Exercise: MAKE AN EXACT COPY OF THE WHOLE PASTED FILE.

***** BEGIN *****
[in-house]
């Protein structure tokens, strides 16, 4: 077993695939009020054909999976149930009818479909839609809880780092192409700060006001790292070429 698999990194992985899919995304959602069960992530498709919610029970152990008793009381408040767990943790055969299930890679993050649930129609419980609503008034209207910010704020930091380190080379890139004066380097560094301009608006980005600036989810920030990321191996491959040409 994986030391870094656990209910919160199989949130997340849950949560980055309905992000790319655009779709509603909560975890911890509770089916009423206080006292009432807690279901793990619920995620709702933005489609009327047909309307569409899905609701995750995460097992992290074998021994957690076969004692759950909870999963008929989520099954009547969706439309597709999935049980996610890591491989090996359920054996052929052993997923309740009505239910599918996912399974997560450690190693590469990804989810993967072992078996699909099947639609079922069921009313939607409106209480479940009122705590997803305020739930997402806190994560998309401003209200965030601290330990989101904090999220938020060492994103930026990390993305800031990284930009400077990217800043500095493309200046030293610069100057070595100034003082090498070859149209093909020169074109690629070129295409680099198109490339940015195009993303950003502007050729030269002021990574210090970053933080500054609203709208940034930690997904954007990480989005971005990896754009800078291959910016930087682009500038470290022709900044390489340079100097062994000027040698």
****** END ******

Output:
[in-house]
């Protein structure tokens, strides 16, 4: 077993695939009020054909999976149930009818479909839609809880780092192409700060006001790292070429 698999990194992985899919995304959602069960992530498709919610029970152990008793009381408040767990943790055969299930890679993050649930129609419980609503008034209207910010704020930091380190080379890139004066380097560094301009608006980005600036989810920030990321191996491959040409 994986030391870094656990209910919160199989949130997340849950949560980055309905992000790319655009779709509603909560975890911890509770089916009423206080006292009432807690279901793990619920995620709702933005489609009327047909309307569409899905609701995750995460097992992290074998021994957690076969004692759950909870999963008929989520099954009547969706439309597709999935049980996610890591491989090996359920054996052929052993997923309740009505239910599918996912399974997560450690190693590469990804989810993967072992078996699909099947639609079922069921009313939607409106209480479940009122705590997803305020739930997402806190994560998309401003209200965030601290330990989101904090999220938020060492994103930026990390993305800031990284930009400077990217800043500095493309200046030293610069100057070595100034003082090498070859149209093909020169074109690629070129295409680099198109490339940015195009993303950003502007050729030269002021990574210090970053933080500054609203709208940034930690997904954007990480989005971005990896754009800078291959910016930087682009500038470290022709900044390489340079100097062994000027040698």